Cancer Research

A student showing her professor a set of test tubes.
Cancer Research

Laura Evgin is a PhD student in biochemistry working alongside one of the world’s foremost researchers in oncolytic viruses.

"The ultimate goal is to save lives and make treatment less toxic and less painful, and to reduce side effects and improve the success rates of treatment.” – Laura Evgin, PhD student in biochemistry, working in Dr. John Bell’s lab.

When Laura Evgin was nine years old, a close family member developed breast cancer. Evgin vividly remembers her loved one’s fatigue, nausea and the hair loss she experienced as the chemotherapy that killed her cancerous cells affected the rest of her body.

Fifteen years later, Laura Evgin is a PhD student in biochemistry at the University of Ottawa. She works alongside Dr. John Bell, one of the world’s foremost researchers in oncolytic viruses. Bell’s groundbreaking work involves using viruses to deliver genetic therapy that kills only the cancerous cells in tumours, while activating the body’s immune response and leaving healthy cells intact.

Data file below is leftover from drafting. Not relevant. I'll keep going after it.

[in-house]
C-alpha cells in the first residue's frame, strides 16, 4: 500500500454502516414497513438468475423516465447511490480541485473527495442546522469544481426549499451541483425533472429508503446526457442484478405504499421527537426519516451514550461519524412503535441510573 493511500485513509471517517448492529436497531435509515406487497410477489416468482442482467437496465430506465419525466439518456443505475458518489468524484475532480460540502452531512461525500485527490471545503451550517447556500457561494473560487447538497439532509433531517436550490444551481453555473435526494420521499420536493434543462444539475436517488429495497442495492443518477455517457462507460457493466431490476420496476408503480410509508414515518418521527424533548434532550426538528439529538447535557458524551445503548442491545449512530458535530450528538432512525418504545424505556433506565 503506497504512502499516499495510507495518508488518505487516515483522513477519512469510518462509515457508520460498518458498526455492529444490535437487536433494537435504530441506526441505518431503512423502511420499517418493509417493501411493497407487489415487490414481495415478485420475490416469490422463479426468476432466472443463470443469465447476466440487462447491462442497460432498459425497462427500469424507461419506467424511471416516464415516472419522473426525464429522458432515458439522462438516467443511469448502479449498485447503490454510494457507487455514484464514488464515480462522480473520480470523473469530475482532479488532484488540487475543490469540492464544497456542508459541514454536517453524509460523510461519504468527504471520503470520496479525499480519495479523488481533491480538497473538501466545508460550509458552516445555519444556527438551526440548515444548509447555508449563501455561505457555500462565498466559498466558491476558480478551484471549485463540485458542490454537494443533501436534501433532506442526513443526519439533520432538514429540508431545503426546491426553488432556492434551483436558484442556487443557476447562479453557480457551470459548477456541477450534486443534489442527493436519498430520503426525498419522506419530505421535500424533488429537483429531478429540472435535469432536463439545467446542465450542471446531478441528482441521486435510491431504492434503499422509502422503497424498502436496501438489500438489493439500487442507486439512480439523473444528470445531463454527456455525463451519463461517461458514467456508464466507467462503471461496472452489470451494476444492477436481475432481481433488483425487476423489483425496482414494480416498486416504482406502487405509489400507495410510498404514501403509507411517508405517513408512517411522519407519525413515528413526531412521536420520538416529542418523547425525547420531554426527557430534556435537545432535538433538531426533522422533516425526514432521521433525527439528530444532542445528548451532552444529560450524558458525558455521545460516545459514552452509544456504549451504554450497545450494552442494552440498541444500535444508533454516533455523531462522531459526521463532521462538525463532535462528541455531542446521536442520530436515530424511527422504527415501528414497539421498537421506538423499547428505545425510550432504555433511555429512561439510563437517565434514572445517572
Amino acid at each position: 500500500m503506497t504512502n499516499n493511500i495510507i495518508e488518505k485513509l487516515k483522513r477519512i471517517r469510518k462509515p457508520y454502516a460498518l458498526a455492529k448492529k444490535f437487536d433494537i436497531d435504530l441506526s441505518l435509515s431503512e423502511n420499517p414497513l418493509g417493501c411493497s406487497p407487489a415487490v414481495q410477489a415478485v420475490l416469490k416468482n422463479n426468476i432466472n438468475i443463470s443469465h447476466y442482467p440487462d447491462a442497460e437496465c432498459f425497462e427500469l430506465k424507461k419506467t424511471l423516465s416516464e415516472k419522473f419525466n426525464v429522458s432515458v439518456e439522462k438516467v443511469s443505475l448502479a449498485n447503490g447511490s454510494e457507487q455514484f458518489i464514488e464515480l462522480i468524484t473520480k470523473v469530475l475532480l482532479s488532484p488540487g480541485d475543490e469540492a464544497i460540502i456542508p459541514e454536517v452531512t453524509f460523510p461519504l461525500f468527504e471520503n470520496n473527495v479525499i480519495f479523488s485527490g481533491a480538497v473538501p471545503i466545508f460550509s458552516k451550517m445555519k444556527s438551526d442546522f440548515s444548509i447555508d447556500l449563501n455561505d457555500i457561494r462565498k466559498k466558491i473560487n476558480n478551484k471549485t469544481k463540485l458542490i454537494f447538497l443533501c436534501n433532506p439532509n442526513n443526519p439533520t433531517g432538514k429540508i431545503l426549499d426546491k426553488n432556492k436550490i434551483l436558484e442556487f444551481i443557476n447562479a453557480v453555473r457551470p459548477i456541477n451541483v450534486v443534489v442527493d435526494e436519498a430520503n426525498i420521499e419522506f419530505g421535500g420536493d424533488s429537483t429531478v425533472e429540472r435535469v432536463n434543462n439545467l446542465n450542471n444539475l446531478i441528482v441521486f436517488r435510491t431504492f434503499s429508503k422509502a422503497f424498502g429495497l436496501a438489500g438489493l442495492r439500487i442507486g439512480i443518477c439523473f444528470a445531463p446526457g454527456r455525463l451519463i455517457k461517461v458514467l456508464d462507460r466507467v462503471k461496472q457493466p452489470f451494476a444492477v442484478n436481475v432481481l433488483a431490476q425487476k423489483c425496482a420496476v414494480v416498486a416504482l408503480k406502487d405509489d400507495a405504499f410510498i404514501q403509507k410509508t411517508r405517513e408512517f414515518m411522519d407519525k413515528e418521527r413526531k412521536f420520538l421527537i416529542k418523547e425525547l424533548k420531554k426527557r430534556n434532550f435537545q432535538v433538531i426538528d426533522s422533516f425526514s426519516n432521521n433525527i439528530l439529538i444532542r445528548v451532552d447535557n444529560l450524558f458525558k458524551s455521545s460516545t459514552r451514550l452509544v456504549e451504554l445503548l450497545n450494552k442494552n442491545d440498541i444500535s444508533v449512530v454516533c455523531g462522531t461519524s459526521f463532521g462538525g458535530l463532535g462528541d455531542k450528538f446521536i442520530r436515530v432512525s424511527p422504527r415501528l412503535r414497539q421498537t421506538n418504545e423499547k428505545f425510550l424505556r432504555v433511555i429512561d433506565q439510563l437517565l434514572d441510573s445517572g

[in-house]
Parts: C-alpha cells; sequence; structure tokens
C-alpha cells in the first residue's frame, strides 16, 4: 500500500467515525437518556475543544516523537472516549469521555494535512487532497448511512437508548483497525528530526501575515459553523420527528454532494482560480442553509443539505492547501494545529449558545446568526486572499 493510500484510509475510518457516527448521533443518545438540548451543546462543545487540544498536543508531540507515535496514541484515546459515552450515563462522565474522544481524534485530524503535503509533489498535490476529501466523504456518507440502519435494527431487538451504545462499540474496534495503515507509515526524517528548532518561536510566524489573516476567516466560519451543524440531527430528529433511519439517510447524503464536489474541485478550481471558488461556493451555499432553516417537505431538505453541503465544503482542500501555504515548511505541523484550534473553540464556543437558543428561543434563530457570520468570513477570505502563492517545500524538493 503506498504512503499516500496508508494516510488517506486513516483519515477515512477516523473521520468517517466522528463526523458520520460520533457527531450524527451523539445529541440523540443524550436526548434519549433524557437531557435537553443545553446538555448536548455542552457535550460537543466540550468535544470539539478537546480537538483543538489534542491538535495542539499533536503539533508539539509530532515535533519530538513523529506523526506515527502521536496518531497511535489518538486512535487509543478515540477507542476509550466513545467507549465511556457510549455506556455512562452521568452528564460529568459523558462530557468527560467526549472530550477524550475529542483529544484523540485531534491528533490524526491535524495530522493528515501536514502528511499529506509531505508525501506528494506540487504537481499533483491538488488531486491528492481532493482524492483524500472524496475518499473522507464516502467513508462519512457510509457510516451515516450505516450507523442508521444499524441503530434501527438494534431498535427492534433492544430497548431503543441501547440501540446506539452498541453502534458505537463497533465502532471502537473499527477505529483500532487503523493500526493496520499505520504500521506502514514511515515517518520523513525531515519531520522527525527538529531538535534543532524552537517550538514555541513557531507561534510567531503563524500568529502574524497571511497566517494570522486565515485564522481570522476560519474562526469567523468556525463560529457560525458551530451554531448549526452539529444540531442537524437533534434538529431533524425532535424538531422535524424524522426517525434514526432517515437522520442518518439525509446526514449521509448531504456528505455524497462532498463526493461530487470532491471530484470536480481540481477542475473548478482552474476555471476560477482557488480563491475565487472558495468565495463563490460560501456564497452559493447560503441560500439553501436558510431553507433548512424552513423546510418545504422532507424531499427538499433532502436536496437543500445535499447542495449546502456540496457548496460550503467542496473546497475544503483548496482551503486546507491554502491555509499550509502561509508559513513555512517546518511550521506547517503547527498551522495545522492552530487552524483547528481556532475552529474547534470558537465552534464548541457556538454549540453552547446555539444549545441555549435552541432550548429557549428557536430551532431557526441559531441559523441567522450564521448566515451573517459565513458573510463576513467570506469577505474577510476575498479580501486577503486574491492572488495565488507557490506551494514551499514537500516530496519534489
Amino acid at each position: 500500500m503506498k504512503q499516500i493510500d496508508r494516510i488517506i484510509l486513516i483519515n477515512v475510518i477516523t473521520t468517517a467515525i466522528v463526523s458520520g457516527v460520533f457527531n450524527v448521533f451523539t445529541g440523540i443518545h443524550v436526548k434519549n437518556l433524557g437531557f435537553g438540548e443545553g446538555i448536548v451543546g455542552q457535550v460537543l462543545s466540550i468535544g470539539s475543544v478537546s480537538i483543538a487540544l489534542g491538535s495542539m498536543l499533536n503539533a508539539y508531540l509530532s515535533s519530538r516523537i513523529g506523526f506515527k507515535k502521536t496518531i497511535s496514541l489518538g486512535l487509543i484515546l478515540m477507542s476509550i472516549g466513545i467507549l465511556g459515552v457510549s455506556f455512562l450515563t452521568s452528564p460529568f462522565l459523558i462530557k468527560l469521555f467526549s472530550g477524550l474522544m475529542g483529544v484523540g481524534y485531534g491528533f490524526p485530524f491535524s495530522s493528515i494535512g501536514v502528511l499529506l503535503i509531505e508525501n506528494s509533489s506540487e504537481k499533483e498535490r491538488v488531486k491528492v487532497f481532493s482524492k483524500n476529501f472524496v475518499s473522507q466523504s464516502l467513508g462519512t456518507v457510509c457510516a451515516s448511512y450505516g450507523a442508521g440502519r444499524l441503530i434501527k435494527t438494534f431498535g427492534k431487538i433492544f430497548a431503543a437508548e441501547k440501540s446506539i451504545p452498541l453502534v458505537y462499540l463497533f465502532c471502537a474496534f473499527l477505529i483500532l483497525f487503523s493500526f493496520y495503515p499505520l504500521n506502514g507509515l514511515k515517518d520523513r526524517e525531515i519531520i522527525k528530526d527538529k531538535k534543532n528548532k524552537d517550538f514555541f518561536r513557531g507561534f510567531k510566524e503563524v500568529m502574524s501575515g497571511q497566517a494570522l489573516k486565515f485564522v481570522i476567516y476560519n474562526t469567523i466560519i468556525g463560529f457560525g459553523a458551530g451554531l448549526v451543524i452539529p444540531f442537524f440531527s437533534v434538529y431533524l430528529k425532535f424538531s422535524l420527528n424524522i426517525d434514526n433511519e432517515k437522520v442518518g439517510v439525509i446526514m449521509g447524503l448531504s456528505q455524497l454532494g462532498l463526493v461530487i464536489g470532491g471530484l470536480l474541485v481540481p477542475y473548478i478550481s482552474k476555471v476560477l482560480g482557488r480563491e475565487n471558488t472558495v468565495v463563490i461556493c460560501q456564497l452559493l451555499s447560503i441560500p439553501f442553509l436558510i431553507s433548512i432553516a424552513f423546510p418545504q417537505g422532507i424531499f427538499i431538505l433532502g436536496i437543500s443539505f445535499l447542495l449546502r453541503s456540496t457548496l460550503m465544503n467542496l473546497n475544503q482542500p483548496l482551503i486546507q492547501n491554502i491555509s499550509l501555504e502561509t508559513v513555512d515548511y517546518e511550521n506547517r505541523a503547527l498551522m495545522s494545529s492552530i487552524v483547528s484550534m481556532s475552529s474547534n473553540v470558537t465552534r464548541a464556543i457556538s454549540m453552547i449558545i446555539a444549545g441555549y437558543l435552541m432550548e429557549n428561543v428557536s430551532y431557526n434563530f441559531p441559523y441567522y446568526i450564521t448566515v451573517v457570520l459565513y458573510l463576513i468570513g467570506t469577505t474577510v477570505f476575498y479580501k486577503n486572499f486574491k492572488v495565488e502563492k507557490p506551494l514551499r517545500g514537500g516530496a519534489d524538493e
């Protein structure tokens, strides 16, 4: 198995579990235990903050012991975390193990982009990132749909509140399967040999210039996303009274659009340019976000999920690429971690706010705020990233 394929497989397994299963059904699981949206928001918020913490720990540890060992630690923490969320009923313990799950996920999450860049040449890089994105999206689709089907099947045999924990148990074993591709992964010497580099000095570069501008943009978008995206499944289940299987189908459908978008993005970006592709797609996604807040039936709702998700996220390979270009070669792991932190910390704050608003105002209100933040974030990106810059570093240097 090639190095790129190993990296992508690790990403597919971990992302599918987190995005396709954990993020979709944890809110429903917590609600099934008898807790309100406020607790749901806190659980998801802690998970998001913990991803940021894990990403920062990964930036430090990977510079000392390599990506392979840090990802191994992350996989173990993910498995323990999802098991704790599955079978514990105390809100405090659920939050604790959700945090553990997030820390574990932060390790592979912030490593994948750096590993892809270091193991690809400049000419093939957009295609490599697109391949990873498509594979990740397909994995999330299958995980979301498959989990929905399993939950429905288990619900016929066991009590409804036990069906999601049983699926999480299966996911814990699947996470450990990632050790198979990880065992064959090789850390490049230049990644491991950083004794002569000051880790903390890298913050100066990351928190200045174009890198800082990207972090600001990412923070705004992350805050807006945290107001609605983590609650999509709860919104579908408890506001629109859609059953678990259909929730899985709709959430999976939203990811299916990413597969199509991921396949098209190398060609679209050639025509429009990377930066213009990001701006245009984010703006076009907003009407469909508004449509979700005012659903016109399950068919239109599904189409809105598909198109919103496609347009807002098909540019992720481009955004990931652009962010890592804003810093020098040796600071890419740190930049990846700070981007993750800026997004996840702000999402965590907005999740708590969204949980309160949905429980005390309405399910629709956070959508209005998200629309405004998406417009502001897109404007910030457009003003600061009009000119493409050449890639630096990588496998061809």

After only a decade, Bell’s research has the potential to revolutionize cancer treatment by delivering fast, personalized therapy, eliminating the need for the harsh chemotherapy received by Evgin’s family member. “A patient would experience flu-like symptoms shortly after their treatment, and then the virus would kill the cancer and trigger an immune response against the cancer, and the patient would be cancer-free,’‘ says Evgin.

A major gift from the Ottawa Regional Cancer Foundation is making it possible for Bell to accelerate his research, bringing his therapy to clinical trial and into clinical practice faster so it can improve treatment and start saving lives.

“Investment now can really make a difference quickly,” says Bell. For the Ottawa Regional Cancer Foundation, supporting Bell’s research and providing opportunities for researchers like Evgin to learn from him is part of a strategy to create a critical mass of world-leading research in novel cancer therapy. “When we support research like this, it gives you that hope that at some point cancer will be a very manageable chronic disease,” says Linda Eagen, the Foundation’s president.

uOttawa Research Fund

Donors of $500 or more are entered into the Tabaret Society

Financially support the research priorities of the University of Ottawa, as outlined in the Destination 2020 strategic plan

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